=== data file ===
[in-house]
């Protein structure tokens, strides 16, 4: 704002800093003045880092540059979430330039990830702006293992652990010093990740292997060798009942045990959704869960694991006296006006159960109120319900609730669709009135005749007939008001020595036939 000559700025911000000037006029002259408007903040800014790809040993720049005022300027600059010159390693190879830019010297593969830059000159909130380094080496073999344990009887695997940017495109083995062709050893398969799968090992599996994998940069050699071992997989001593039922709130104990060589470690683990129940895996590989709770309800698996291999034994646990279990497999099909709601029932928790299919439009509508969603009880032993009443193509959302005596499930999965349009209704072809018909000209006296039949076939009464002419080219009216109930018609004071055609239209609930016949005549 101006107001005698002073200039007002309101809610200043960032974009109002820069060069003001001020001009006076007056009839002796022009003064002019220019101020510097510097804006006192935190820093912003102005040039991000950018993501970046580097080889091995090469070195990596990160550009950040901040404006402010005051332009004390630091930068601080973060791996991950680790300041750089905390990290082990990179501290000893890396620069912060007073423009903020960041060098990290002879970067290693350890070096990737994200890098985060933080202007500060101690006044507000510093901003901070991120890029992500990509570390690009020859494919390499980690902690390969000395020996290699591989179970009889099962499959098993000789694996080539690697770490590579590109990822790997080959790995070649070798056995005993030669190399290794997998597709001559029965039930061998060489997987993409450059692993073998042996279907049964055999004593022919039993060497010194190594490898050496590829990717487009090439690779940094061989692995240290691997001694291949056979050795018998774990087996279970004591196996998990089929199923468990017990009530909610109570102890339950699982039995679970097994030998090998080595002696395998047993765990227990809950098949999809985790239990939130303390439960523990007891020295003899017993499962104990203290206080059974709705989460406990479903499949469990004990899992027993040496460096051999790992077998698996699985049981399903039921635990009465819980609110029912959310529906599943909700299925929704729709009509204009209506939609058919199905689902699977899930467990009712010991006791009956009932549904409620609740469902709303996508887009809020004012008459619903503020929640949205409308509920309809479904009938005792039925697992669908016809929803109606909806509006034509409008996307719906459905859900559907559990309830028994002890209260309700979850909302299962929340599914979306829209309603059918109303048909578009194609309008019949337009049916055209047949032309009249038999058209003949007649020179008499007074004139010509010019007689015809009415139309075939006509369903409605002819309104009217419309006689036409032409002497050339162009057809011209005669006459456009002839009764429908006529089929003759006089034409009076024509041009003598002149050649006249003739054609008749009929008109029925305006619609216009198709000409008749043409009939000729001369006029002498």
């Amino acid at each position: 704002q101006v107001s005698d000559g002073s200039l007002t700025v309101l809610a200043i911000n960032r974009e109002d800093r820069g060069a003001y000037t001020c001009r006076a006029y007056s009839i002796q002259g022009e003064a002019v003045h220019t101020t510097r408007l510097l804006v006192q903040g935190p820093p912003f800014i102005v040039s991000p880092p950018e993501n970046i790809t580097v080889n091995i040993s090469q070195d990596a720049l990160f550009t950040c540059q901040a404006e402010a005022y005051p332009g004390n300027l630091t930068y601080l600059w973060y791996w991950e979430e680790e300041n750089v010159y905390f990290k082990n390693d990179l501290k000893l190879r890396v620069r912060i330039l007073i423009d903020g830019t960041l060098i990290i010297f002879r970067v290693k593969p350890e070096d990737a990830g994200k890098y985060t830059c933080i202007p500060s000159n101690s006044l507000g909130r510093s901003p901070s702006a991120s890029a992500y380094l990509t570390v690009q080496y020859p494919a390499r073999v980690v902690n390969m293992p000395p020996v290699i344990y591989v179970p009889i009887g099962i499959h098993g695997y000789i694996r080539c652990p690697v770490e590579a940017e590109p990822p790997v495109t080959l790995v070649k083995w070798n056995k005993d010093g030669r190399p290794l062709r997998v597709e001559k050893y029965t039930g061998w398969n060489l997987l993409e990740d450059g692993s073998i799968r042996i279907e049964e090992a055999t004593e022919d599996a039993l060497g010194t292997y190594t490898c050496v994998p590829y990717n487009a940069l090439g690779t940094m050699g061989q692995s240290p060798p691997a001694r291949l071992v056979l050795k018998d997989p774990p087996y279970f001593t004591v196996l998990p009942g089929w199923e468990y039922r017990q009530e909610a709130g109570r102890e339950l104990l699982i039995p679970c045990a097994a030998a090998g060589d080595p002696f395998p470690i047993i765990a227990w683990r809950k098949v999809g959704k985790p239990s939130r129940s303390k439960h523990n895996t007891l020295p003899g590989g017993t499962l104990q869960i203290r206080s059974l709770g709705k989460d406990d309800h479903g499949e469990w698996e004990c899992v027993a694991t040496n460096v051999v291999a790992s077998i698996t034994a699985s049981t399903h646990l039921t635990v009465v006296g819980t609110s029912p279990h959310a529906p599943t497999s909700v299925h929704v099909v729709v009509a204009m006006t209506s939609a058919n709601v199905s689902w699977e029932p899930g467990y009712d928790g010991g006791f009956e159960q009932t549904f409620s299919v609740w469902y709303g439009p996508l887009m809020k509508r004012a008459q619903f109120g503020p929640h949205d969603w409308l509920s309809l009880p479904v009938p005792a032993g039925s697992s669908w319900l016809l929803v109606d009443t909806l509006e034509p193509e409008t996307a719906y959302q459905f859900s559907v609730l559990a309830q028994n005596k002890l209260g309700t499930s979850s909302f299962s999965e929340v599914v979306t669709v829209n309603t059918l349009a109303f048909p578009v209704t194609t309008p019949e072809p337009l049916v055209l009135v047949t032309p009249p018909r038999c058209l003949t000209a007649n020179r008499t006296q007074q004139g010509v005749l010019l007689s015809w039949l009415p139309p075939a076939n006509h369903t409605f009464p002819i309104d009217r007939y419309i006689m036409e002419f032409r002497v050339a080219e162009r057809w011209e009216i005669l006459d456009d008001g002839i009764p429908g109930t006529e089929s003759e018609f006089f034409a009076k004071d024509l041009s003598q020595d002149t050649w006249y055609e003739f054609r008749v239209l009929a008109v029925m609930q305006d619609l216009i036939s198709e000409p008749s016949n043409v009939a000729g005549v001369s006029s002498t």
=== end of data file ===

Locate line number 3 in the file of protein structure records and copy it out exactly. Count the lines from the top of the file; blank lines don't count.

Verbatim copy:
């Amino acid at each position: 704002q101006v107001s005698d000559g002073s200039l007002t700025v309101l809610a200043i911000n960032r974009e109002d800093r820069g060069a003001y000037t001020c001009r006076a006029y007056s009839i002796q002259g022009e003064a002019v003045h220019t101020t510097r408007l510097l804006v006192q903040g935190p820093p912003f800014i102005v040039s991000p880092p950018e993501n970046i790809t580097v080889n091995i040993s090469q070195d990596a720049l990160f550009t950040c540059q901040a404006e402010a005022y005051p332009g004390n300027l630091t930068y601080l600059w973060y791996w991950e979430e680790e300041n750089v010159y905390f990290k082990n390693d990179l501290k000893l190879r890396v620069r912060i330039l007073i423009d903020g830019t960041l060098i990290i010297f002879r970067v290693k593969p350890e070096d990737a990830g994200k890098y985060t830059c933080i202007p500060s000159n101690s006044l507000g909130r510093s901003p901070s702006a991120s890029a992500y380094l990509t570390v690009q080496y020859p494919a390499r073999v980690v902690n390969m293992p000395p020996v290699i344990y591989v179970p009889i009887g099962i499959h098993g695997y000789i694996r080539c652990p690697v770490e590579a940017e590109p990822p790997v495109t080959l790995v070649k083995w070798n056995k005993d010093g030669r190399p290794l062709r997998v597709e001559k050893y029965t039930g061998w398969n060489l997987l993409e990740d450059g692993s073998i799968r042996i279907e049964e090992a055999t004593e022919d599996a039993l060497g010194t292997y190594t490898c050496v994998p590829y990717n487009a940069l090439g690779t940094m050699g061989q692995s240290p060798p691997a001694r291949l071992v056979l050795k018998d997989p774990p087996y279970f001593t004591v196996l998990p009942g089929w199923e468990y039922r017990q009530e909610a709130g109570r102890e339950l104990l699982i039995p679970c045990a097994a030998a090998g060589d080595p002696f395998p470690i047993i765990a227990w683990r809950k098949v999809g959704k985790p239990s939130r129940s303390k439960h523990n895996t007891l020295p003899g590989g017993t499962l104990q869960i203290r206080s059974l709770g709705k989460d406990d309800h479903g499949e469990w698996e004990c899992v027993a694991t040496n460096v051999v291999a790992s077998i698996t034994a699985s049981t399903h646990l039921t635990v009465v006296g819980t609110s029912p279990h959310a529906p599943t497999s909700v299925h929704v099909v729709v009509a204009m006006t209506s939609a058919n709601v199905s689902w699977e029932p899930g467990y009712d928790g010991g006791f009956e159960q009932t549904f409620s299919v609740w469902y709303g439009p996508l887009m809020k509508r004012a008459q619903f109120g503020p929640h949205d969603w409308l509920s309809l009880p479904v009938p005792a032993g039925s697992s669908w319900l016809l929803v109606d009443t909806l509006e034509p193509e409008t996307a719906y959302q459905f859900s559907v609730l559990a309830q028994n005596k002890l209260g309700t499930s979850s909302f299962s999965e929340v599914v979306t669709v829209n309603t059918l349009a109303f048909p578009v209704t194609t309008p019949e072809p337009l049916v055209l009135v047949t032309p009249p018909r038999c058209l003949t000209a007649n020179r008499t006296q007074q004139g010509v005749l010019l007689s015809w039949l009415p139309p075939a076939n006509h369903t409605f009464p002819i309104d009217r007939y419309i006689m036409e002419f032409r002497v050339a080219e162009r057809w011209e009216i005669l006459d456009d008001g002839i009764p429908g109930t006529e089929s003759e018609f006089f034409a009076k004071d024509l041009s003598q020595d002149t050649w006249y055609e003739f054609r008749v239209l009929a008109v029925m609930q305006d619609l216009i036939s198709e000409p008749s016949n043409v009939a000729g005549v001369s006029s002498t």